1. Characterize the history of volatiles in the interior, surface and atmosphere of Venus, including volatile additions due to cometary impacts, degassing and atmospheric escape, to understand the planet’s geologic and atmospheric evolution.

Goal 2: Venus as a Terrestrial Planet: What are the processes that have shaped and still shape the planet?

The highest priority objectives are:

  1. Constrain the coupling of thermochemical, photochemical and dynamical processes in Venus’s atmosphere and between the surface and atmosphere to understand radiative balance, climate, dynamics, and chemical cycles.

  2. Constrain the resurfacing history of Venus, and the nature of the resurfacing processes, including the role of tectonism, volcanism, impacts of asteroids or comets, sedimentation/erosion, and chemical weathering.

  3. Constrain the nature and timing of volcanic activity on Venus, including thermal evolution, current and past rates of volcanic activity, and the effects of outgassing on atmospheric and interior processes.

Goal 3: What does Venus tell us about the fate of Earth’s environment?

The highest priority objectives are:

  1. Search for evidence of past global-climate changes on Venus, including chemical-and-isotope evidence in the atmosphere, as well as rock chemistry and characteristics of surface weathering. In particular, seek evidence for the presence or absence of past oceans.

  2. Search for evidence of past changes in interior dynamics, volcanics and tectonics, including possible evolution from plate tectonics to stagnant-lid tectonics, which may have resulted in significant changes in the global climate pattern.

  3. Characterize the Venus greenhouse effect, including the interplay of chemistry, dynamics, meteorology, and radiative physics in the atmosphere, especially in the clouds.

In addition, ESA’s Venus Express has entered Venus orbit and has returned new data since the decadal survey. Venus Express has expanded understanding of the upper atmosphere and exosphere and has contributed to knowledge of the mid- to lower atmosphere. However, most of the science objectives from the decadal survey require in situ measurements that are beyond the capabilities of an orbital mission such as Venus Express.12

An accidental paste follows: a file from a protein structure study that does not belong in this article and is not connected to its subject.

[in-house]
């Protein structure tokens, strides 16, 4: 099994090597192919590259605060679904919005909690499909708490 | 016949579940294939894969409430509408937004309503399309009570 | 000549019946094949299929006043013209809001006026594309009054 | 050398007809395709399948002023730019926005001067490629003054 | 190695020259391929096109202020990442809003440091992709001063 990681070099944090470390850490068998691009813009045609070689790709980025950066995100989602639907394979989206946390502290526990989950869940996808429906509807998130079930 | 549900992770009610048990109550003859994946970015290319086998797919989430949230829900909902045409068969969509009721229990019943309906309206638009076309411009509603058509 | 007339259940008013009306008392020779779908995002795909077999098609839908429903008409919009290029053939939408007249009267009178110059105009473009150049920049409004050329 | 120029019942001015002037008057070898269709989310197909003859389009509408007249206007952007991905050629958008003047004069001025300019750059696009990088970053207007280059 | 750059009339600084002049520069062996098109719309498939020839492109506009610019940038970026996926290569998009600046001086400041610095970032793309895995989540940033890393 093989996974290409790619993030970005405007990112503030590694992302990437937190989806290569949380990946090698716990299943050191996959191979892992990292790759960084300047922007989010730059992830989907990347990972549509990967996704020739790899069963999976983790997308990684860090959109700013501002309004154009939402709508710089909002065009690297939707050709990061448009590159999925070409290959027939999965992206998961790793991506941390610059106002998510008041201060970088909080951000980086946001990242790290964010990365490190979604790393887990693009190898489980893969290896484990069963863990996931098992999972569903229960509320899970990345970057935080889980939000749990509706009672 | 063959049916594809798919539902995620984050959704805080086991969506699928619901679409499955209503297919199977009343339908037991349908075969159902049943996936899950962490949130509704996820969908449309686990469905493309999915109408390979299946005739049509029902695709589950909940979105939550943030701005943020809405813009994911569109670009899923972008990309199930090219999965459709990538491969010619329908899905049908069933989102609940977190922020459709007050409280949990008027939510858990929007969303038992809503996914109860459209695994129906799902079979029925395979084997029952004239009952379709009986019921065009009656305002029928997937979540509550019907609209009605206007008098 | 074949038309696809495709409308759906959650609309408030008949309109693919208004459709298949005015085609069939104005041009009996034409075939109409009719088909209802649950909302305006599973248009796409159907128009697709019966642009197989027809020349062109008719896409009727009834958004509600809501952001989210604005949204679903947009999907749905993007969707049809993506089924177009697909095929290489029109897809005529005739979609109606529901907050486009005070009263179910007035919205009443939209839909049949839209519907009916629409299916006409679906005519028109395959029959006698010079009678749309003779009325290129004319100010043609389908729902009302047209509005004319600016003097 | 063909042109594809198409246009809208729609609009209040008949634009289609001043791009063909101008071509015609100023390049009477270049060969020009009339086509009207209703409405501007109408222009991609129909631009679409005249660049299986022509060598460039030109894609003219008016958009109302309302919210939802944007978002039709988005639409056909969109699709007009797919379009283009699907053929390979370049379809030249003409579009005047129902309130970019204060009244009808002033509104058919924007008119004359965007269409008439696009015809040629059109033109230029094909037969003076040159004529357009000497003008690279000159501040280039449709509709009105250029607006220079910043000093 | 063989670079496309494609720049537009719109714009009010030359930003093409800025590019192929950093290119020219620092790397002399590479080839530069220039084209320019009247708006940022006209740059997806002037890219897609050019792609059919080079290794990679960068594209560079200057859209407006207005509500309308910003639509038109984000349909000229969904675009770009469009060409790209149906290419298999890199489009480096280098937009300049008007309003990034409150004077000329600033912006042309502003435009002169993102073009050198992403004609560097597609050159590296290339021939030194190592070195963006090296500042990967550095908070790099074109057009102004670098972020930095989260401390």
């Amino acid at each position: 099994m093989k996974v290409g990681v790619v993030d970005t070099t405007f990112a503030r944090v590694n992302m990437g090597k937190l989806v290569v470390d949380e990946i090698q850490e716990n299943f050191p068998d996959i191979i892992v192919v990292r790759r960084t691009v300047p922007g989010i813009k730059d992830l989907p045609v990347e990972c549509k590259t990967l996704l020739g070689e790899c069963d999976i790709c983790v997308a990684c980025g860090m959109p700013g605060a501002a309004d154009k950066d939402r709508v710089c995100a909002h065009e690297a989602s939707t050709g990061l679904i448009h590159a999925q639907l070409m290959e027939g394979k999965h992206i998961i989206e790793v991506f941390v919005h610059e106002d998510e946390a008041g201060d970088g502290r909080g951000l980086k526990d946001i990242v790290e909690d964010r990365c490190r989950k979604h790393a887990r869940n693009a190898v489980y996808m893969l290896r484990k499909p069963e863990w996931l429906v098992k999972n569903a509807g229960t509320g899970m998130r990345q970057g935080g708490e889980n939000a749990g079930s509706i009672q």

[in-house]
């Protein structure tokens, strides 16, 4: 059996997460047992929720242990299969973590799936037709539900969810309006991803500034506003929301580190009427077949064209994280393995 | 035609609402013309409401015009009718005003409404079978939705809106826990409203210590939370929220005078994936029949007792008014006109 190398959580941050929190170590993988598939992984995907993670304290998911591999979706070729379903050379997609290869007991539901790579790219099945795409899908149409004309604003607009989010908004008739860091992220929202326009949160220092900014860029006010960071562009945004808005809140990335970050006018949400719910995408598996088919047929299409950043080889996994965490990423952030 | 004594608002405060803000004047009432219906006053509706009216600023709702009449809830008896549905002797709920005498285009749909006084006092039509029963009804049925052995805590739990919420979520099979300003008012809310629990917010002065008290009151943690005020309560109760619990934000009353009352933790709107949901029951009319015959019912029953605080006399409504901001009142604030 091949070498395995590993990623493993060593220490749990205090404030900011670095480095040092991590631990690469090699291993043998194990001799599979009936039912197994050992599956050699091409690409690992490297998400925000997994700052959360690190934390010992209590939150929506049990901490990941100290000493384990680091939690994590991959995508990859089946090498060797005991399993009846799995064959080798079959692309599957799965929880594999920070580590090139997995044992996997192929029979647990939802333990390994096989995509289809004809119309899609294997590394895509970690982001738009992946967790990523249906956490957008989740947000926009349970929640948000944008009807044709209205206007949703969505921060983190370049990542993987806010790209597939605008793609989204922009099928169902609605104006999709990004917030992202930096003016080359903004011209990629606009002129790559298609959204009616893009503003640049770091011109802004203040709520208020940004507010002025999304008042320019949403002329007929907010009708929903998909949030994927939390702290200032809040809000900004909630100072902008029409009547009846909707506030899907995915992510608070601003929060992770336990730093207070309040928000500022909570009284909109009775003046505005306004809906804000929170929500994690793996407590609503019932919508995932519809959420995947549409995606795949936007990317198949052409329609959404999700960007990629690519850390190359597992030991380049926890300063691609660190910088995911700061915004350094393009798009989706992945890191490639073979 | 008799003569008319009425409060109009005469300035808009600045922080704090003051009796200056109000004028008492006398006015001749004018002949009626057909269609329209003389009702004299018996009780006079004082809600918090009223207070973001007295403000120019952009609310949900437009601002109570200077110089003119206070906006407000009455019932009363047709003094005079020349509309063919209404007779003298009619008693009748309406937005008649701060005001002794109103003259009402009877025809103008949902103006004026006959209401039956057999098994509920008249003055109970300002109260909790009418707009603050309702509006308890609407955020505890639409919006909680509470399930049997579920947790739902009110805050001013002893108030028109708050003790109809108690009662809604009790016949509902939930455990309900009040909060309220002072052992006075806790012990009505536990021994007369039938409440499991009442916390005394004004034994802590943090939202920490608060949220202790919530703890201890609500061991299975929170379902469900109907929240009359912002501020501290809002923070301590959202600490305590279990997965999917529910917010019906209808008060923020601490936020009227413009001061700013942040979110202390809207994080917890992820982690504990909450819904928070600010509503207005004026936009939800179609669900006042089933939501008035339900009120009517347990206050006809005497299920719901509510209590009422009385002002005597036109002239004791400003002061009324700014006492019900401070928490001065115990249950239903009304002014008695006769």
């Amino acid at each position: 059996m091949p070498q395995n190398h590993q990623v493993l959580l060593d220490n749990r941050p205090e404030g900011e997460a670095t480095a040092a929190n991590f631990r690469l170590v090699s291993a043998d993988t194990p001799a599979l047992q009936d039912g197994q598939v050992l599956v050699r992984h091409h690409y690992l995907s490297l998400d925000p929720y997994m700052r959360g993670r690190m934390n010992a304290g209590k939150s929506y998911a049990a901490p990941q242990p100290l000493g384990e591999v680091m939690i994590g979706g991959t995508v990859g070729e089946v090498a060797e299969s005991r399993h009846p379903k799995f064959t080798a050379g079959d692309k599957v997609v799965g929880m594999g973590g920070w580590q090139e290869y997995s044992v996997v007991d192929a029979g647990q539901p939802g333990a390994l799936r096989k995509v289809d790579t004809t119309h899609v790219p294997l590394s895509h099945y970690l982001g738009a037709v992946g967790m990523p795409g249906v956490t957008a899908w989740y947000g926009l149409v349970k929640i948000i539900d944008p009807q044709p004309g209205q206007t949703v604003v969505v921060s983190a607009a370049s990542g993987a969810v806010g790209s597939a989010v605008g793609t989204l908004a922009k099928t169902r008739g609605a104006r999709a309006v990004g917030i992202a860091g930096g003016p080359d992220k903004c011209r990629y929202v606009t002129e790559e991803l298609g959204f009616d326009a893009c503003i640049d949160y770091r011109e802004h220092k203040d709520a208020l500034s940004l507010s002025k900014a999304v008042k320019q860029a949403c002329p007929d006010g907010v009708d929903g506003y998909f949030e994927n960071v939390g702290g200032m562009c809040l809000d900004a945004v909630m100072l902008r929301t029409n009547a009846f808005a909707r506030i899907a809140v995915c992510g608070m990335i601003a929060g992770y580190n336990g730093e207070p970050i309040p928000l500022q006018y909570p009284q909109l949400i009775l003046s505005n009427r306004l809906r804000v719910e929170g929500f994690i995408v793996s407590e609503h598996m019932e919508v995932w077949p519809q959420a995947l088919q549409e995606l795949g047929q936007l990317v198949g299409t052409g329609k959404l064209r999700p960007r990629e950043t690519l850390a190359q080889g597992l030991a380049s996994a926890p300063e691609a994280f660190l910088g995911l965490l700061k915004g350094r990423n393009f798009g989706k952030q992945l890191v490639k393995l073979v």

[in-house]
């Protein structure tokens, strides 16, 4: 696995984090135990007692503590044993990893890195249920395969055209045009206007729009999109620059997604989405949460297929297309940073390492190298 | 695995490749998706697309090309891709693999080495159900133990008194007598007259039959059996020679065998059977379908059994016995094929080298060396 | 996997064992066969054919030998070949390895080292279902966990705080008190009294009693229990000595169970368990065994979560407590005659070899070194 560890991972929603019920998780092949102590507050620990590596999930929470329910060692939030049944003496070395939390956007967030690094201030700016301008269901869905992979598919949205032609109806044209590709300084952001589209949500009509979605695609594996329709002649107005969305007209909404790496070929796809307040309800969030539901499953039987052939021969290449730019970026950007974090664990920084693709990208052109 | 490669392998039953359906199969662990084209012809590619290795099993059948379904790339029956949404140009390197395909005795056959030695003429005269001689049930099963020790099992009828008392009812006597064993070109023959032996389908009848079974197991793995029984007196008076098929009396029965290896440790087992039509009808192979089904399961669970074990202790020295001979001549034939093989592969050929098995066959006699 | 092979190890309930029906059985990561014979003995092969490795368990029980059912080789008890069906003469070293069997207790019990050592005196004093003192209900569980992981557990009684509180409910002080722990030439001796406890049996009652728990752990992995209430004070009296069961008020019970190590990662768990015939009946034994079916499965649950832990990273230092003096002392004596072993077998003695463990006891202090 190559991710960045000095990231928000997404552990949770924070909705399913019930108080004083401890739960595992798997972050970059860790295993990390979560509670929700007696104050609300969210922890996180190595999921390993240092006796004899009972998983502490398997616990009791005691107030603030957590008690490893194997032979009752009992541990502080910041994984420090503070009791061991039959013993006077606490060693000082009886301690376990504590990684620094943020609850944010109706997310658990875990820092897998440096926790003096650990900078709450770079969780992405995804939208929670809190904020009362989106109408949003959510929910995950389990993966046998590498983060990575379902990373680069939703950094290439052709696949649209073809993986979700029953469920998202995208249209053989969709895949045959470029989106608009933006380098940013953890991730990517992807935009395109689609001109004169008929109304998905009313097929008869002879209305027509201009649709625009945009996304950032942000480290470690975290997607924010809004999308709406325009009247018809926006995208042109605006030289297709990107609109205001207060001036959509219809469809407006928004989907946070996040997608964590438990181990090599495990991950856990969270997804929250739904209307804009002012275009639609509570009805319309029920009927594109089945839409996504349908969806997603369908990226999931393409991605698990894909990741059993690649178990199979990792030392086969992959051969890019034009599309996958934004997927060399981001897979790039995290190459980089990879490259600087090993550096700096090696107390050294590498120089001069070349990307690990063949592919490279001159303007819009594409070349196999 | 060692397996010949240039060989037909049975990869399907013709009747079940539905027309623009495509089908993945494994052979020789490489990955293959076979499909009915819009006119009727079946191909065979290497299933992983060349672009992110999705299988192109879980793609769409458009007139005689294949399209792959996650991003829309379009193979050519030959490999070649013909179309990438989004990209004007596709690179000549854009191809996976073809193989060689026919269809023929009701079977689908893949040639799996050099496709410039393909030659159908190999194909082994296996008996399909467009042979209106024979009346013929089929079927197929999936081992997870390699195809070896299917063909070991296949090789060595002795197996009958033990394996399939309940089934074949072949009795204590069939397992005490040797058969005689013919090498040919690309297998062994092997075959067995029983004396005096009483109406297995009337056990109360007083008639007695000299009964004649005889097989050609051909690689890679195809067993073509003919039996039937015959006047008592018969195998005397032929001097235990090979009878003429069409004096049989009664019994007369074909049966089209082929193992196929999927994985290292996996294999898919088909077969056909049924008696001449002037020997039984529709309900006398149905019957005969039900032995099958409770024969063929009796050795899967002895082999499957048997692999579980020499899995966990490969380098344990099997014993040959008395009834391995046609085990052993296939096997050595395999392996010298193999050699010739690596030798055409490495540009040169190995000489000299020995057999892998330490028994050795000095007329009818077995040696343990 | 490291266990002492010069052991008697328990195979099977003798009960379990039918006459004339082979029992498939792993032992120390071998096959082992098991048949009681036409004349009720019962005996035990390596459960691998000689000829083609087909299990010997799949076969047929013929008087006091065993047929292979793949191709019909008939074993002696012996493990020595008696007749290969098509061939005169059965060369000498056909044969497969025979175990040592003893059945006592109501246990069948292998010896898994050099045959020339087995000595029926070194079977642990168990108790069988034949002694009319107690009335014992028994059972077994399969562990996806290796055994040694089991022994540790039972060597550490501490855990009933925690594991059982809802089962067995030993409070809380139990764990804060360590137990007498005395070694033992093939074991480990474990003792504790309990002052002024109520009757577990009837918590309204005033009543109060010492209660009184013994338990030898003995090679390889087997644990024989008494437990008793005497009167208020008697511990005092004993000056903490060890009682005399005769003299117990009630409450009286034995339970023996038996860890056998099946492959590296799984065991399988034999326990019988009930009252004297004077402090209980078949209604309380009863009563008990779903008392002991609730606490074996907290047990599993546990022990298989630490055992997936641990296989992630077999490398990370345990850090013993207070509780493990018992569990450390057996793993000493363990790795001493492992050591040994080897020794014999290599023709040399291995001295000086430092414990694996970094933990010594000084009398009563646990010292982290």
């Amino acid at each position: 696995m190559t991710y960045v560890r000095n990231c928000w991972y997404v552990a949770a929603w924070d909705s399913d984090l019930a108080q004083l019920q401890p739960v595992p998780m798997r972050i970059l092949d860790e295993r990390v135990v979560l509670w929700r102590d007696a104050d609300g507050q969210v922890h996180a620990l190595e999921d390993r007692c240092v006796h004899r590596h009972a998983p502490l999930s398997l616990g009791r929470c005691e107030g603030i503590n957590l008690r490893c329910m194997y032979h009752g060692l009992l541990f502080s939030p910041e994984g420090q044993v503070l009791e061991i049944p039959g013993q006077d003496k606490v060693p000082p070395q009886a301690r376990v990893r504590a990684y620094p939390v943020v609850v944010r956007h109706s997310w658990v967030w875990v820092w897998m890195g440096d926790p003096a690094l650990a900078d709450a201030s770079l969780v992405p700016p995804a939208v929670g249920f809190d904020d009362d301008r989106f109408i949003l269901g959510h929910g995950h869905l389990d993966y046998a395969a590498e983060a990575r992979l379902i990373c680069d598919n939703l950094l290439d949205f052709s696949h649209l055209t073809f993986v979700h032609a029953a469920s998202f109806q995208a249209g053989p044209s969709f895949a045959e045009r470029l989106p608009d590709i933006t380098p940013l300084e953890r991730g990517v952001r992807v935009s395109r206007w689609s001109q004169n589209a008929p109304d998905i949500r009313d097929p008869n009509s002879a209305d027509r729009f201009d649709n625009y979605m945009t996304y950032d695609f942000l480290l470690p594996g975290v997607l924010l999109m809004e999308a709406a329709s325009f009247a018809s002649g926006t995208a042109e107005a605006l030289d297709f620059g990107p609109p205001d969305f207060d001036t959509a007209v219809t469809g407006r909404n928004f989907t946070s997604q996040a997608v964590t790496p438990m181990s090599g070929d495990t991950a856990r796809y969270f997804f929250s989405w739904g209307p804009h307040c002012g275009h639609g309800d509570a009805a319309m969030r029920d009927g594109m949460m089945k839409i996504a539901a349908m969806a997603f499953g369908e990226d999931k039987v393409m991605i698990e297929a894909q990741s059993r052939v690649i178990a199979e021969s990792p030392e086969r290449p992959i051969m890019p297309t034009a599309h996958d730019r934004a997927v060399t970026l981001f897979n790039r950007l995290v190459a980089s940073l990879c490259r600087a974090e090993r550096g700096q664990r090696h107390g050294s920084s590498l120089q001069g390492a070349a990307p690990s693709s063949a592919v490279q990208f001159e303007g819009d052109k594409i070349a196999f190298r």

The committee concludes that a VISE mission remains a very scientifically important mission that should be considered for the New Frontiers Program. The VEXAG goals and objectives align well with the New Frontiers Venus mission objectives, further validating the selection process in the decadal survey. Although these objectives address fundamental science themes for Venus exploration, it is unlikely that they can be fully addressed in a single mission. Cost and technology risk factors may preclude a single VISE mission proposal from addressing all of the objectives. Consequently, a mission that addresses a major subset of the objectives would be consistent with the recommendations of the decadal survey. For example, a successful mission might not have to include a landed component if it addressed the major atmospheric objectives. In addition, an interpretation of the decadal survey’s science objectives should prescribe the important data to be collected, rather than dictate measurement techniques or mission scenarios. While no attempt is made here to prescribe or define implementation strategies, potential challenges related to the Venus environment—such as high temperatures, high pressures, and a corrosive atmosphere in the near-surface environment—may require the use of nontraditional (though previously demon-


New Frontiers in the Solar System, p. 58.

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